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Fish board imposes 'severe restrictions' on setnet fishery

Posted: February 5, 2014 - 9:50pm  |  Updated: February 6, 2014 - 2:15pm
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Sarah Frostad-Hudkings, left, and Amber Every, commercial setnet fishers, watch the Alaska Board of Fisheries deliberate a proposal to raise the escapement goal for Kenai River king salmon.  Photo by Rashah McChesney/Peninsula Clarion
Photo by Rashah McChesney/Peninsula Clarion
Sarah Frostad-Hudkings, left, and Amber Every, commercial setnet fishers, watch the Alaska Board of Fisheries deliberate a proposal to raise the escapement goal for Kenai River king salmon.

Emotions ran high Wednesday as the Alaska Board of Fisheries deliberated a board-member generated proposal that outlined a new plan to pair restrictions between commercial setnet fishermen and in-river fishers who harvest the struggling Kenai River king salmon stock.

As it became clear during deliberations that the board would be making substantive changes to the way the commercial setnet fisheries occur in July and August, more members of the group stood and moved away from the board to the back of the hall leaving the vast majority of the audience seats empty.

The restrictions to the commercial setnet fishery, if fully actuated, could result in a 50 percent reduction in effort causing an unknown reduction in sockeye harvest — the salmon species primarily targeted by the group.

Board member Tom Kluberton, board member from Talkeetna who introduced the new language, called the new management “severe restrictions” later during the meeting.

The language amends the Kenai River Late-Run King Salmon Management Plan to include “step-down measures” that board members said were meant to be paired with step-down measures in the in-river fishery when king salmon stocks are returning in low numbers.

According to the new plan, from July 1 to July 31, if the in-river return is projected to be fewer than 22,500 fish — the midpoint of the current escapement goal range of 15,000 to 30,000 king salmon — the Alaska Department of Fish and Game may limit the sportfishery to no bait, or catch-and-release fishing and the East Side setnet fishery will be capped at 36 hours per week.

Under the plan, if the in-river fishery is restricted to catch-and-release, setnetters will be limited to only one 12-hour period per week rather than the two regular 12-hour periods.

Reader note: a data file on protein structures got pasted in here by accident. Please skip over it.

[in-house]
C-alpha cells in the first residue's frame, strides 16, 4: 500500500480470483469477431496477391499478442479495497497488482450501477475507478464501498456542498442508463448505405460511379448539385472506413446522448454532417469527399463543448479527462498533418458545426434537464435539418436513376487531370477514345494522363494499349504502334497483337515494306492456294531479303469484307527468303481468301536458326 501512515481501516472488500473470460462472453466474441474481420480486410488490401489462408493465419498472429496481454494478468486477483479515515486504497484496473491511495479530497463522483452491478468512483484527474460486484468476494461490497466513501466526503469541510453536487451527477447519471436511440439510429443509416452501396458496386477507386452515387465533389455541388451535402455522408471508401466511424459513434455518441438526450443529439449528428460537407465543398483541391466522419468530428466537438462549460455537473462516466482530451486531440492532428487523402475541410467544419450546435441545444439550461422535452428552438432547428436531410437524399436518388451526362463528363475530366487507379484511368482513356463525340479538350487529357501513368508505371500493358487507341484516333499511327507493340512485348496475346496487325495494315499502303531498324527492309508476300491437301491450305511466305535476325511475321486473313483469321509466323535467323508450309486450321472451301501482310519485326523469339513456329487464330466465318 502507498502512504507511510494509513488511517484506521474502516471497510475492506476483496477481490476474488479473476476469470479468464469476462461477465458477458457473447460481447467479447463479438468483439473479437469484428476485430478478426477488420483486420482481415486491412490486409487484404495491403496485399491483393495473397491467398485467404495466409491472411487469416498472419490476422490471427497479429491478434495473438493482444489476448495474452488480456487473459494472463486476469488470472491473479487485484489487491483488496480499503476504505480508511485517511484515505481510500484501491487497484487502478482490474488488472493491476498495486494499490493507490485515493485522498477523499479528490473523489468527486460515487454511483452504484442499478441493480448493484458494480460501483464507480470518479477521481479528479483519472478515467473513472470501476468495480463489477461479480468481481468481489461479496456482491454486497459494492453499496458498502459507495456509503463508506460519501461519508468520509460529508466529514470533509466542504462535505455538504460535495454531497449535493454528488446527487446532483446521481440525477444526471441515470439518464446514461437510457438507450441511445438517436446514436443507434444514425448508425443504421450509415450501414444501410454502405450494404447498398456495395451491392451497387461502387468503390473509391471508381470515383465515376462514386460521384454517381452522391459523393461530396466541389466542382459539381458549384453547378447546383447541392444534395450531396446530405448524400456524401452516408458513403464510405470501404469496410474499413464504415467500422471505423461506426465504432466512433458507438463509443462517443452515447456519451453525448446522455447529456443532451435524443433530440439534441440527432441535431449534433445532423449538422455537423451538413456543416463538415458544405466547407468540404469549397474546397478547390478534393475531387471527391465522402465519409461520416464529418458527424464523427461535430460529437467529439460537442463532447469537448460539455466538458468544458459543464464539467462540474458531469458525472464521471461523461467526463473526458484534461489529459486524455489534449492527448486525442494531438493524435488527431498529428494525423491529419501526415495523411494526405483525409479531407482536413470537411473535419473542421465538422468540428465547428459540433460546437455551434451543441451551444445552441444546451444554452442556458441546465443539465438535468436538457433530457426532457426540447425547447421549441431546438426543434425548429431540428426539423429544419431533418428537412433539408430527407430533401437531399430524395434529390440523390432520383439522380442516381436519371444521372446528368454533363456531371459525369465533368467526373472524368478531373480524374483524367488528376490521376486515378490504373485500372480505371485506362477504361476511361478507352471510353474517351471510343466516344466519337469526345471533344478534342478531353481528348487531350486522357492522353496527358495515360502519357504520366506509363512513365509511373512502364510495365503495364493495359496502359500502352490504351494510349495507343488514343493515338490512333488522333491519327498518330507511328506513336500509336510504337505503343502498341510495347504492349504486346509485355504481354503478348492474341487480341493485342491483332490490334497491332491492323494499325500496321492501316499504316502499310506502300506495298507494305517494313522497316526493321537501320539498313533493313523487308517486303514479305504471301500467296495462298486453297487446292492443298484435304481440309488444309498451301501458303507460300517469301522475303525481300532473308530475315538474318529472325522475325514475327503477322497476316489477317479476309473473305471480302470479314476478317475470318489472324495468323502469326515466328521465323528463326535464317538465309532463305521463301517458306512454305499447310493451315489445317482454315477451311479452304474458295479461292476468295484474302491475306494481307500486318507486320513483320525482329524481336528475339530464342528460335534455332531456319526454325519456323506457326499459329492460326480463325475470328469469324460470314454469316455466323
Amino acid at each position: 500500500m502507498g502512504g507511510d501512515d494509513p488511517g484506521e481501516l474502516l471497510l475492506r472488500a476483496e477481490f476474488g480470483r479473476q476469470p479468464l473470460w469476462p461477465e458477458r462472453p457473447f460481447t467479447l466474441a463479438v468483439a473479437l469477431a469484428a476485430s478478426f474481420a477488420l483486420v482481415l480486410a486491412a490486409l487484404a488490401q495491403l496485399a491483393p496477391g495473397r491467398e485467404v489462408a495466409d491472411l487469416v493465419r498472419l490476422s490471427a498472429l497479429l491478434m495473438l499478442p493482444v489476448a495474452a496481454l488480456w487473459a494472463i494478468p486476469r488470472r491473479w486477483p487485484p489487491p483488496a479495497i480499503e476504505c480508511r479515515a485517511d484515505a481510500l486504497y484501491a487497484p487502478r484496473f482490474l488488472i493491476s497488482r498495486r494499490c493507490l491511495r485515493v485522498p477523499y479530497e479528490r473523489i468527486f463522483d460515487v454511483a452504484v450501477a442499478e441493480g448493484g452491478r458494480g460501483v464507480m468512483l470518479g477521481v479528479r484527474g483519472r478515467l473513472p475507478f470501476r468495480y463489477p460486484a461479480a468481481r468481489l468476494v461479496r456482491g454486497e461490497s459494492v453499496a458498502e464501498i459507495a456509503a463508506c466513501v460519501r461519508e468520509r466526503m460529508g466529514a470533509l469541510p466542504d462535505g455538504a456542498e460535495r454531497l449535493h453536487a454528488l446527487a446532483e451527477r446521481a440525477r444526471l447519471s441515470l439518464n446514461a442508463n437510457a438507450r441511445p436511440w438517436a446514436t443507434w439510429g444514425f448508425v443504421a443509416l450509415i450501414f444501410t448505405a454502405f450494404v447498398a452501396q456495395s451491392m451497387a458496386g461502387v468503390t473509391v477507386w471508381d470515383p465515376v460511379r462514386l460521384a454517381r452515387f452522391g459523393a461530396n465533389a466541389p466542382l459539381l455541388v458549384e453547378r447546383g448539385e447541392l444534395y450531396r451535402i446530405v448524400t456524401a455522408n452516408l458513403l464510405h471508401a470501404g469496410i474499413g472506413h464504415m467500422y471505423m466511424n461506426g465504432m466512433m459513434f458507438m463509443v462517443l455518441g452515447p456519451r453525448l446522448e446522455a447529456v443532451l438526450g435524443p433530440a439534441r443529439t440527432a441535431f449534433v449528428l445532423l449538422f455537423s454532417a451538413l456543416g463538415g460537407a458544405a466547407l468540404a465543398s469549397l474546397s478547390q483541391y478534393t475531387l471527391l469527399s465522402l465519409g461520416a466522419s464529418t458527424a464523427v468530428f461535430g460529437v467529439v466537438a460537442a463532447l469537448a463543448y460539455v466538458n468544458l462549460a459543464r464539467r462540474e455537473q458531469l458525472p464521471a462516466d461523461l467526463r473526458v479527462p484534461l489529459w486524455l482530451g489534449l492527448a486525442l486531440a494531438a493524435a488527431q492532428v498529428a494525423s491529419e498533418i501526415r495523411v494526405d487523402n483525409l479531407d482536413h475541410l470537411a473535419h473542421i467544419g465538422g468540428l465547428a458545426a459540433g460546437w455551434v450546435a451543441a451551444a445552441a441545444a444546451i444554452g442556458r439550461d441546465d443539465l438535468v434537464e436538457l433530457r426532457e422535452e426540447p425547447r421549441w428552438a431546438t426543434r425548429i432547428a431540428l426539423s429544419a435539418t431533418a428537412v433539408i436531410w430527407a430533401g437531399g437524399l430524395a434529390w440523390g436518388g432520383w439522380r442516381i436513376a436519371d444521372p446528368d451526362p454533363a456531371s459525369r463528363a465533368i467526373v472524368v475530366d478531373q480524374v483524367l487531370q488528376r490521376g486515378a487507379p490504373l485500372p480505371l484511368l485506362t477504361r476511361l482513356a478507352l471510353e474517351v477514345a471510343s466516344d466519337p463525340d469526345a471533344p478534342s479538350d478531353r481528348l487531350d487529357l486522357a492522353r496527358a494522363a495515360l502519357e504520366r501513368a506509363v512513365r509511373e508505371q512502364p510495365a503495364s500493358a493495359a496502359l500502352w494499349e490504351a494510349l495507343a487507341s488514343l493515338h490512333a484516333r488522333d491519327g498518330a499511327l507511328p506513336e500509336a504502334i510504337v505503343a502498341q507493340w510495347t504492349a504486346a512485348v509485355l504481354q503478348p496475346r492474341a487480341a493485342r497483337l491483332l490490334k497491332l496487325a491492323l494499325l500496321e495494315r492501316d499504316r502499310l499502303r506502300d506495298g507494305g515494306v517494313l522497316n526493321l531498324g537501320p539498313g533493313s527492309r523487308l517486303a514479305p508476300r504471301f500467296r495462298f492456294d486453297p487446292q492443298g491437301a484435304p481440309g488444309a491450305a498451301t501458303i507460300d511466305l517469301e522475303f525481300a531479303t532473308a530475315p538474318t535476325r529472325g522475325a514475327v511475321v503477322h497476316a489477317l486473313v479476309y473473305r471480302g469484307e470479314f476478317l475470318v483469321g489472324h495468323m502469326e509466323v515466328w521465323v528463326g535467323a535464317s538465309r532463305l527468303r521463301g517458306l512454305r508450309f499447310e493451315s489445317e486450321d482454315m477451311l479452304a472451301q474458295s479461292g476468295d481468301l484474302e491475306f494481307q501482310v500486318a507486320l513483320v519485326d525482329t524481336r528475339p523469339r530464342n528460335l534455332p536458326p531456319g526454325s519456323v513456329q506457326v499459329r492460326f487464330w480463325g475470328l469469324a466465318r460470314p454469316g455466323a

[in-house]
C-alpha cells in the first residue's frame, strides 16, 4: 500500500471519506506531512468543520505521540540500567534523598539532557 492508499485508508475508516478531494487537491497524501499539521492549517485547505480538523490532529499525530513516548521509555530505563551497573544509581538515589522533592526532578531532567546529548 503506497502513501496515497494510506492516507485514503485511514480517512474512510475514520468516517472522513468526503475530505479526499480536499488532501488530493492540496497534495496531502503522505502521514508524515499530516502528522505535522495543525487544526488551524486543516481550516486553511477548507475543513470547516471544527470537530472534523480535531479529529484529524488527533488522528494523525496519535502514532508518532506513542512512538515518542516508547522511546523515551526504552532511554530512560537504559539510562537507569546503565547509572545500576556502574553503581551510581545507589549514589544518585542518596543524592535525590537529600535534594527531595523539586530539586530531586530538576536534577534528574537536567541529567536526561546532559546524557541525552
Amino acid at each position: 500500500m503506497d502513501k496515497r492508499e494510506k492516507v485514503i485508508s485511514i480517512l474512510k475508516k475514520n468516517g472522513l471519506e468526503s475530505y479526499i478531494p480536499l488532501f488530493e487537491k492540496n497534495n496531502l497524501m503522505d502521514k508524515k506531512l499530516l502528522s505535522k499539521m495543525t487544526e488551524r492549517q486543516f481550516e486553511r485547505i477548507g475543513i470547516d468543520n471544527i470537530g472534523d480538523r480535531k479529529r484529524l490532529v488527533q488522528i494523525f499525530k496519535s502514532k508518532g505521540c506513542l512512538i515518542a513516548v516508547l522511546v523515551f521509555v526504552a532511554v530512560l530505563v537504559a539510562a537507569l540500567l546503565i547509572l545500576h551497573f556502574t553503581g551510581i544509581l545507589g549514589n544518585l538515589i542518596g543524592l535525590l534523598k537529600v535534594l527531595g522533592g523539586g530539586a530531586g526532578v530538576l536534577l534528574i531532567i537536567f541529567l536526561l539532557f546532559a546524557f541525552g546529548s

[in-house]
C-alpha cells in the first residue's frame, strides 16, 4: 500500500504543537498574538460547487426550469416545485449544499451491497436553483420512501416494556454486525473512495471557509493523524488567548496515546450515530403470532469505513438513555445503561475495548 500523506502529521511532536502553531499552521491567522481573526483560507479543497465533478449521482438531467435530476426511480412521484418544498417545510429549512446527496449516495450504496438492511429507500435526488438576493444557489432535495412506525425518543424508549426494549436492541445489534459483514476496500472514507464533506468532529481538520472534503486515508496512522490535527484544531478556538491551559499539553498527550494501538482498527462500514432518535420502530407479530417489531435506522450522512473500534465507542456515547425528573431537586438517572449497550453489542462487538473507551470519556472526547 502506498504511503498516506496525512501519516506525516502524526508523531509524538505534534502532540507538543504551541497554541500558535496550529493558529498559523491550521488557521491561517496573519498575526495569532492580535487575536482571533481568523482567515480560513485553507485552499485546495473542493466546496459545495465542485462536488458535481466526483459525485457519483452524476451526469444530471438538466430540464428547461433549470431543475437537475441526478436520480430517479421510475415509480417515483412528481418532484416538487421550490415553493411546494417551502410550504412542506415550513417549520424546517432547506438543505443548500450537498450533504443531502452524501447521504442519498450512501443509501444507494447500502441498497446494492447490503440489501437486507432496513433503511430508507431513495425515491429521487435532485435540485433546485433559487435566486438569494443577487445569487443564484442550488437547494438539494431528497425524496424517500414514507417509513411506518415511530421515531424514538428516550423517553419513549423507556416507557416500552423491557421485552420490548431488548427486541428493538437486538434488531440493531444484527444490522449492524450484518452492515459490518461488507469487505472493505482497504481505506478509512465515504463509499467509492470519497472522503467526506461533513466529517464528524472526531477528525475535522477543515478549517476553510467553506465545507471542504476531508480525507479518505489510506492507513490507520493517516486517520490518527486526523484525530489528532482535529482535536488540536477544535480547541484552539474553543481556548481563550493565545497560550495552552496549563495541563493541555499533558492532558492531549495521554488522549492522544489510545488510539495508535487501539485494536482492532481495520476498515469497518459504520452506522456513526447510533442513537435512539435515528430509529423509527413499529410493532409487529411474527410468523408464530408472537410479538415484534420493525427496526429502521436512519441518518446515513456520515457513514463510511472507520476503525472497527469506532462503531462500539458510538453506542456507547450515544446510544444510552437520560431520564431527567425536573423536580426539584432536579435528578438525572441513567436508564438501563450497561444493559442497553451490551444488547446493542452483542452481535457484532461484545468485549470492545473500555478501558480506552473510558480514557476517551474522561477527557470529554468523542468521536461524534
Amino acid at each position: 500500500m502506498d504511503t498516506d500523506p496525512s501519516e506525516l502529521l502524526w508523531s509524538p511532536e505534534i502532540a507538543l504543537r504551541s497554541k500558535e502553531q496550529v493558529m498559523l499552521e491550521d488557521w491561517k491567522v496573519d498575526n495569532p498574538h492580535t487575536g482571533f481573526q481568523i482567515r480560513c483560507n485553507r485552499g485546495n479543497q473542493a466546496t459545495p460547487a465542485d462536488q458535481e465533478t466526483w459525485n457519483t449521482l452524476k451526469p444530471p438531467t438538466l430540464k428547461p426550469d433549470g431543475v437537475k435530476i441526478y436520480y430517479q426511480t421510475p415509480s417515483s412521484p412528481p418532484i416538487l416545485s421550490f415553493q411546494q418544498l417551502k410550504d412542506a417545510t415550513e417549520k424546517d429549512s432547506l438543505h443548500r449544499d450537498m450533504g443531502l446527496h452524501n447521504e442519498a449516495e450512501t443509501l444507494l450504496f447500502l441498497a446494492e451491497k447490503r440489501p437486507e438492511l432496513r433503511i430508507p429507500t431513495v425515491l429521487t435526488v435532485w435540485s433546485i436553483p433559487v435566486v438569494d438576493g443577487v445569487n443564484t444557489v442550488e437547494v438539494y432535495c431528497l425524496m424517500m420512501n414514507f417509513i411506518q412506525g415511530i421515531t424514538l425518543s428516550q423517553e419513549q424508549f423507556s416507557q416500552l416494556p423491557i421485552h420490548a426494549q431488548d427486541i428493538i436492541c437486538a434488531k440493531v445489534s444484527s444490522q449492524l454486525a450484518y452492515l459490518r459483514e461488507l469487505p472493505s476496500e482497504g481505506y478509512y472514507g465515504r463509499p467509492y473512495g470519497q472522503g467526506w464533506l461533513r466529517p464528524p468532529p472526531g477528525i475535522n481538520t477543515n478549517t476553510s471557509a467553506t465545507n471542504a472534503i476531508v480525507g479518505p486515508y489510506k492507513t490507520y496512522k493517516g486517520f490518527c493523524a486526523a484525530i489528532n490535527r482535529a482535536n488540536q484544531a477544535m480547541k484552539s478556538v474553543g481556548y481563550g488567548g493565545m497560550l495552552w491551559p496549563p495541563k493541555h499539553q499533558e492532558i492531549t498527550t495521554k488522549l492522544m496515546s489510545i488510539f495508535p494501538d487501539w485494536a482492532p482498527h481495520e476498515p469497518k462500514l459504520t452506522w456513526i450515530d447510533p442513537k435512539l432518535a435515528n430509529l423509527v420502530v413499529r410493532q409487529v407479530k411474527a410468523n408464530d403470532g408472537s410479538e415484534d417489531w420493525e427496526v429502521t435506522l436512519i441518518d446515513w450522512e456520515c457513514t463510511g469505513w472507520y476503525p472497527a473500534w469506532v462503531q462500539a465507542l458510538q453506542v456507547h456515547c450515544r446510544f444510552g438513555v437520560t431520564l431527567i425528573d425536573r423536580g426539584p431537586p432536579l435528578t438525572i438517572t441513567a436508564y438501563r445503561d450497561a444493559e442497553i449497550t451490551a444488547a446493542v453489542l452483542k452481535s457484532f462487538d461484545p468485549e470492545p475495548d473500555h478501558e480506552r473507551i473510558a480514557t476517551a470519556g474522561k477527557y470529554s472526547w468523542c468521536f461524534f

The 2014 preseason forecast for Upper Cook Inlet sockeye salmon is estimated at 6.1 million fish across all rivers and streams, with 1.8 million needed for escapement, leaving 4.3 million available for harvest, or about 500,000 more fish than the 20-year average.

Under the old plan and if the 2014 forecast were to materialize, setnetters would have had up to 74 hours per week available to fish a sockeye run of that size. The plan also includes setnet gear reduction options that include potential limits on the number or size of the nets in the water.

When the fishery transitions into Aug. 1 — the date the Kenai River Late-Run King Salmon Management Plan ceases to apply — the projected escapement of king salmon into the Kenai River must be more than 22,500 fish or commercial set gillnet fishers will be restricted to 36 hours total for the two-week period.

Kluberton said he submitted the proposed changes after years of discussion with fishers who have been struggling to find a balance in harvest of abundant sockeye salmon when king salmon stocks are limited.

The move could allocate sockeye salmon out of the commercial fishery in order to limit the group’s harvest of king salmon, said Paul A. Shadura, an East Side setnet fisherman.

After the meeting, Shadura said that depending on the timing of the restrictions, sockeye from both the Kasilof River and the Kenai River would be removed from the setnet harvest as fishers remained on the beach, waiting for the chance to open under the heavy time restrictions.

“This is allocative. That’s our job,” said Board of Fisheries Chairman Karl Johnstone.

Tracy Lingnau, Central Regional Supervisor for ADFG, said the 1,500 fish buffer that had been built into the August setnet fishery was more of a foregone harvest situation.

Technically, those 1,500 kings would be taken out of the setnet fishers’ allocation of kings, however the inriver sport fishers stop targeting kings on July 31 and are therefore not benefitting from the foregone harvest, he said.

The allocation was an “unavoidable consequence” of protecting vulnerable Kenai River king salmon stock for Kluberton.

“We’re being asked to turn a blind eye to kings and we just can’t do that,” he said after the meeting. “Our first priority is conservation.”